Found 59 article(s) for author 'Dani Rodrik'

The Globalization Paradox in a nutshell

The Globalization Paradox in a nutshell. Dani Rodrik, January 2, 2014, Opinion. “Is there a paradox in globalisation? Dani Rodrik writes that a delicate balance exists between democracy and processes of globalisation. He notes that as different societies have different needs and preferences in terms of how they structure the institutions required to ensure markets function correctly, democratic pressures are likely to lead to a variety of different institutions across different territories. This diversity inhibits the global integration of markets by raising transaction costs across jurisdictions…” Link

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When Ideas Trump Interests: Preferences, Worldviews, and Policy Innovations

When Ideas Trump Interests: Preferences, Worldviews, and Policy Innovations. Dani Rodrik, Winter 2014, Paper. “Ideas are strangely absent from modern models of political economy. In most prevailing theories of policy choice, the dominant role is instead played by “vested interests” – elites, lobbies, and rent-seeking groups which get their way at the expense of the general public…” May require purchase or user account. Link verified June 19, 2014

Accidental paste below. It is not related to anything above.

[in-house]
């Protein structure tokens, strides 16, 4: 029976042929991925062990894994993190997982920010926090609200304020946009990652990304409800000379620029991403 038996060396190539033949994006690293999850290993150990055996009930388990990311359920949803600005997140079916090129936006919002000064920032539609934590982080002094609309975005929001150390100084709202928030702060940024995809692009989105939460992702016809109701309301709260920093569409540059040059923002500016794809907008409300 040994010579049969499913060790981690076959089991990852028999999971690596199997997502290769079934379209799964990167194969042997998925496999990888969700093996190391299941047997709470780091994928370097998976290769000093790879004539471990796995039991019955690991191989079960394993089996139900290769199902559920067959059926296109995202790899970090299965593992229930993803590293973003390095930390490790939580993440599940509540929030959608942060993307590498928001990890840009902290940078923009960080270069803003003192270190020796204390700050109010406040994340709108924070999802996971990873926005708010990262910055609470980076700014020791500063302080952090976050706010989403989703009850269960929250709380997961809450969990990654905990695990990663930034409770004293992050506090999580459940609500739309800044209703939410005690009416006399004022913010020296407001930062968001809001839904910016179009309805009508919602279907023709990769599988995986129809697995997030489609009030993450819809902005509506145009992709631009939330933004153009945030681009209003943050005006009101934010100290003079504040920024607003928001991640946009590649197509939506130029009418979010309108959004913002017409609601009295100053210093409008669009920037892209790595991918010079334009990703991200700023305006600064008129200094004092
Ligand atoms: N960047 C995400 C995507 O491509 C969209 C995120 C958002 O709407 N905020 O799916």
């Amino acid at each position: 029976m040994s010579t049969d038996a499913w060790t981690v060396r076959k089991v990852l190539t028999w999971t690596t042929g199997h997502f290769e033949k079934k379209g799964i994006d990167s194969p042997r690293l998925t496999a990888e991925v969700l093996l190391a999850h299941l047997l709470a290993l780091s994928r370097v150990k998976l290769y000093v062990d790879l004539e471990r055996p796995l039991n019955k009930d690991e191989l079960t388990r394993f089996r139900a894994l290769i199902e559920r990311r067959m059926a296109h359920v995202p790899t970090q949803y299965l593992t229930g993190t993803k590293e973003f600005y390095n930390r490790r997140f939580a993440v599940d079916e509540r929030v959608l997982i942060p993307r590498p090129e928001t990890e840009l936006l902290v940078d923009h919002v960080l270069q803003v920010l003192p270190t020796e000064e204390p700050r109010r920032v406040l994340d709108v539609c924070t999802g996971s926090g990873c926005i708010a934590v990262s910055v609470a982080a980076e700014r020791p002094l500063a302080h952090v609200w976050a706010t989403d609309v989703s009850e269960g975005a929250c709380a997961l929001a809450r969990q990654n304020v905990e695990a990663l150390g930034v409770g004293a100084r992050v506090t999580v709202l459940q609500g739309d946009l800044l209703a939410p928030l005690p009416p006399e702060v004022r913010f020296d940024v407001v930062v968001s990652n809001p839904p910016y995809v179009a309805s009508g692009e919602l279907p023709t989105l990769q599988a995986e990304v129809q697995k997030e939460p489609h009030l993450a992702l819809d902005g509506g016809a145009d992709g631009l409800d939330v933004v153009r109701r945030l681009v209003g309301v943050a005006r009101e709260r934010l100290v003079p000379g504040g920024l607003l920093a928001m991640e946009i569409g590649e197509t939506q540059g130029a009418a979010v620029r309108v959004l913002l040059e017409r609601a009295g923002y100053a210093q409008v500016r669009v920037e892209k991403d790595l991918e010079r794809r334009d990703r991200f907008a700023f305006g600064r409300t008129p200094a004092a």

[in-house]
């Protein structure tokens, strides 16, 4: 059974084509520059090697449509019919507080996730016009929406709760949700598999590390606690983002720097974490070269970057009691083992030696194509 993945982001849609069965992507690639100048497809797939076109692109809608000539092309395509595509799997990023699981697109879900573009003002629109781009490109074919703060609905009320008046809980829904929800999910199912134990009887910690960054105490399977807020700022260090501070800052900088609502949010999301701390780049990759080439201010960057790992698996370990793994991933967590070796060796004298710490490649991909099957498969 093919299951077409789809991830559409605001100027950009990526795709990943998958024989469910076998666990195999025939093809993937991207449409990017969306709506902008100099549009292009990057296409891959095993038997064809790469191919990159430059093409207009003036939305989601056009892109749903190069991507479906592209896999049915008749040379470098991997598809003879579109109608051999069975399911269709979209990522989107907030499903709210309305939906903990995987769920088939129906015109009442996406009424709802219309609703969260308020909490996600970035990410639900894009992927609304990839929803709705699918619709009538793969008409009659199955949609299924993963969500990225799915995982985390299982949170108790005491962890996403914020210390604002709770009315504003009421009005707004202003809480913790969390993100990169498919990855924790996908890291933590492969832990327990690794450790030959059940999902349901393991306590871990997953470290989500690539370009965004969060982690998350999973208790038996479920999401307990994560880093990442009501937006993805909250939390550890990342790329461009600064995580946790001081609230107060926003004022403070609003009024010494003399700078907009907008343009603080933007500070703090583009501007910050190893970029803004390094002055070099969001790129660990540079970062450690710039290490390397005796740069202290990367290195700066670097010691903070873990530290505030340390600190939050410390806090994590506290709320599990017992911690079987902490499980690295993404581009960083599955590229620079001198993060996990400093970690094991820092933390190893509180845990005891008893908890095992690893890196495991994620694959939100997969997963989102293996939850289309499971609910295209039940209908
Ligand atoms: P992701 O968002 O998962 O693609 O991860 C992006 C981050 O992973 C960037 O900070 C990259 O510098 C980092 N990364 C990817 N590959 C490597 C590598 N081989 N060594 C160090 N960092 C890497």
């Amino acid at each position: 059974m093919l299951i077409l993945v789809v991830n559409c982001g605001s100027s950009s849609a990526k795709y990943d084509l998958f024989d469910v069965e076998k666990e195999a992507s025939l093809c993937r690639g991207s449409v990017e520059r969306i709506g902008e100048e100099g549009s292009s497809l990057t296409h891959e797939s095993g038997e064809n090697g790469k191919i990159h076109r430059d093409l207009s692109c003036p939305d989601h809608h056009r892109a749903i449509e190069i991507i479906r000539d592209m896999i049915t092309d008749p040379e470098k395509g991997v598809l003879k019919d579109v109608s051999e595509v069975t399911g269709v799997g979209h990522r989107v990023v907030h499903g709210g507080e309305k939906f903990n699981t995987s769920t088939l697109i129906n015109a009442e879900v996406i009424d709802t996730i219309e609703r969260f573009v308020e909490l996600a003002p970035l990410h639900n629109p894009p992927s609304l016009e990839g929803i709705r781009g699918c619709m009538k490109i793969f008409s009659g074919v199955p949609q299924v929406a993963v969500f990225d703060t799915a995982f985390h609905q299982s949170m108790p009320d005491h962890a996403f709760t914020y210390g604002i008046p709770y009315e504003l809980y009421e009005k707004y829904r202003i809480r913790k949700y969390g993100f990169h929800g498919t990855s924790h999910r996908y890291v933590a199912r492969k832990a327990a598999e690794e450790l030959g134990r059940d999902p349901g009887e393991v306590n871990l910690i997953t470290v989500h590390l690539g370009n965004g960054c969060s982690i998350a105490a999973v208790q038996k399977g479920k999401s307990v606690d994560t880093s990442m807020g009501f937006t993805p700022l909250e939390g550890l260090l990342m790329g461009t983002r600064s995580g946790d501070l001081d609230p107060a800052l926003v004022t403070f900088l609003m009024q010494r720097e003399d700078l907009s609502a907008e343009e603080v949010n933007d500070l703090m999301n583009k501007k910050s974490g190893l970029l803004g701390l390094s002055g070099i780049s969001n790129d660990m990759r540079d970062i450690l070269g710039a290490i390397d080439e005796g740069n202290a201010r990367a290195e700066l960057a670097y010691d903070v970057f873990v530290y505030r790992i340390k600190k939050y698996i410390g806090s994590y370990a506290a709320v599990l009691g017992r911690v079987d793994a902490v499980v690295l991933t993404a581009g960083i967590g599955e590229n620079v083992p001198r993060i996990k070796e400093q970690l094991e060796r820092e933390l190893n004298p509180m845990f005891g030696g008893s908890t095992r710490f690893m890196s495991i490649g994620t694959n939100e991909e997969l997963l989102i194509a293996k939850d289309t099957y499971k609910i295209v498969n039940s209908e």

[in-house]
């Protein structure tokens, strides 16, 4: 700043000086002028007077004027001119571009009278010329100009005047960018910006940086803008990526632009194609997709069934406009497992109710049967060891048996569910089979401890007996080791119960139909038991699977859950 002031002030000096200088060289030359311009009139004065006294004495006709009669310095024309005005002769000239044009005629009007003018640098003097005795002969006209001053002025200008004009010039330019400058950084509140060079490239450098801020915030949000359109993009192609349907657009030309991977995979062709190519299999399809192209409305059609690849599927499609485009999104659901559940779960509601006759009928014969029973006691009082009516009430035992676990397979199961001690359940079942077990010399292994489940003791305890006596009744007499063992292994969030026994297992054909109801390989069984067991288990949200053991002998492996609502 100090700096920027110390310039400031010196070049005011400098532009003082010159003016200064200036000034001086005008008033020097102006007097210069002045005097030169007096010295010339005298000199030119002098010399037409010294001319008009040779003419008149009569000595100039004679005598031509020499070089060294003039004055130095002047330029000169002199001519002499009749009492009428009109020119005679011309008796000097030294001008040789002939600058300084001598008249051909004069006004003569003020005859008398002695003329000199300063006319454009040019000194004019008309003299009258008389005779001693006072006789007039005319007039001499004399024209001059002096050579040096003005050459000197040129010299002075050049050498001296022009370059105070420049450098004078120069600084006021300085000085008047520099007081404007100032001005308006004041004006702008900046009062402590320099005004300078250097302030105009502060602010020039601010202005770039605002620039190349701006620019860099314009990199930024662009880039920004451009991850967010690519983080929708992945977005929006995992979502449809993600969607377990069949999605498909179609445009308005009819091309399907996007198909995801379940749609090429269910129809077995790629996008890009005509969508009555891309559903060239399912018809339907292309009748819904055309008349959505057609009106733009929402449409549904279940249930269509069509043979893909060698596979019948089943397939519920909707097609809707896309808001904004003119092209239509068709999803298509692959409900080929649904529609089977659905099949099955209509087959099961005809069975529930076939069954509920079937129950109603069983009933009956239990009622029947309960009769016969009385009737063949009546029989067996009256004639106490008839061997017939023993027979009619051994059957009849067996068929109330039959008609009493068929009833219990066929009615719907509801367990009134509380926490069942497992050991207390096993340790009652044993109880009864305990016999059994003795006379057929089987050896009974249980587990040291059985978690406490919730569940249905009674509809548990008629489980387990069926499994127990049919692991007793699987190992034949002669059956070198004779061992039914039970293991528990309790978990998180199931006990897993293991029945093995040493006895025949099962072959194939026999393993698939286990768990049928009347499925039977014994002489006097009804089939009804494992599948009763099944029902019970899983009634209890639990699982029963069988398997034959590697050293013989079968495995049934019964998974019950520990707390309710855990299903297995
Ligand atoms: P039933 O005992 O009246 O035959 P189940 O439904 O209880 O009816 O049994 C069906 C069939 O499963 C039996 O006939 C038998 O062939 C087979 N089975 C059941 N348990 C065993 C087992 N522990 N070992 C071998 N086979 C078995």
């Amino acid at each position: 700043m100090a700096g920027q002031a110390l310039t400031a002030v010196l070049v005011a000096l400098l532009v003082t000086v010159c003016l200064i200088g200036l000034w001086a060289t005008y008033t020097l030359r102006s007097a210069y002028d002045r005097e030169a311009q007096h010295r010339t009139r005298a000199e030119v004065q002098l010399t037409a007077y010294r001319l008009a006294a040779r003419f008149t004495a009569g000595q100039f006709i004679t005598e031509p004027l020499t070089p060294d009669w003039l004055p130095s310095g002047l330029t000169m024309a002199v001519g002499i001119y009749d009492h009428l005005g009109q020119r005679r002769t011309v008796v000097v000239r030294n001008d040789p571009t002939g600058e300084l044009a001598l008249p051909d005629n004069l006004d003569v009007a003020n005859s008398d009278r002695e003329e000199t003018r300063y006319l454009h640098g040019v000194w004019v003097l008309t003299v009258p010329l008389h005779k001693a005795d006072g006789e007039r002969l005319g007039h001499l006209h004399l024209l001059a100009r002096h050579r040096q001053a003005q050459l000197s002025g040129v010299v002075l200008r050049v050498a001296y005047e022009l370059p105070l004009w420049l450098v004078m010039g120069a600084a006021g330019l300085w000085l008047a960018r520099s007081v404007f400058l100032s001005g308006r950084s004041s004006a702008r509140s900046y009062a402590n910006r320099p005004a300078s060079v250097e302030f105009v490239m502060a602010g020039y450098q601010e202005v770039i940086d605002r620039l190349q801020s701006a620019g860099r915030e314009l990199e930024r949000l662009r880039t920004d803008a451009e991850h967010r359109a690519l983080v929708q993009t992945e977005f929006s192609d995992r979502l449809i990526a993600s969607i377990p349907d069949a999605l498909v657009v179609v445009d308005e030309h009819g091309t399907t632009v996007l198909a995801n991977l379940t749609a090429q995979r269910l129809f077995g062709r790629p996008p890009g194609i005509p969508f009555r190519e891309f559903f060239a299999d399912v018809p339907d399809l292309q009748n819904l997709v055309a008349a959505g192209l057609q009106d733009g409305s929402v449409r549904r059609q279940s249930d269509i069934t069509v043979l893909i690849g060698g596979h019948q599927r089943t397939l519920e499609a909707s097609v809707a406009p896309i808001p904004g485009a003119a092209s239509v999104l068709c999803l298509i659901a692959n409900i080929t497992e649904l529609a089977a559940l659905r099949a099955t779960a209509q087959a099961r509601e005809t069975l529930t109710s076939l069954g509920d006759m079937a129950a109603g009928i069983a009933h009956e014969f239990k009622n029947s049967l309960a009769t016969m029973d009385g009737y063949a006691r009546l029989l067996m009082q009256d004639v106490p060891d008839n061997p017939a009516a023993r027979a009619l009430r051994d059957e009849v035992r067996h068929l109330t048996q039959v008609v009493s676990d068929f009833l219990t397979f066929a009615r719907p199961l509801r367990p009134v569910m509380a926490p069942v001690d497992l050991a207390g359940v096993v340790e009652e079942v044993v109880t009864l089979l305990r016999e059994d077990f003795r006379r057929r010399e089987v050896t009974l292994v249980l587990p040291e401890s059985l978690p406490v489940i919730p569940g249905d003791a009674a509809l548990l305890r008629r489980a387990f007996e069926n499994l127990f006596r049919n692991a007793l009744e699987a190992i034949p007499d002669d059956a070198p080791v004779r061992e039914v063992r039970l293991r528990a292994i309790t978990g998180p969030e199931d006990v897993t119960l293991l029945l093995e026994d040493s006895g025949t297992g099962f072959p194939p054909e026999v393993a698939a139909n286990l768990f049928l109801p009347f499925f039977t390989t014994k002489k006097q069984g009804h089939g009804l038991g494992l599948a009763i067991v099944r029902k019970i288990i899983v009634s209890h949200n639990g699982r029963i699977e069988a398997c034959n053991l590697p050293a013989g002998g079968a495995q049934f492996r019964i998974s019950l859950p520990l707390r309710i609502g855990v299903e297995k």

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Globalization, Structural Change, and Productivity Growth, with an Update on Africa

Globalization, Structural Change, and Productivity Growth, with an Update on Africa. Dani Rodrik, 2014, Paper. “Large gaps in labor productivity between the traditional and modern parts of the economy are a fundamental reality of developing societies. In this paper, we document these gaps, and emphasize that labor flows from low-productivity activities to high-productivity activities are a key driver of development. Our results show that since 1990 structural change has been growth reducing – with labor moving from low – to high- productivity sectors – in both Africa and Latin America..” Link

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Africa’s Structural Transformation Challenge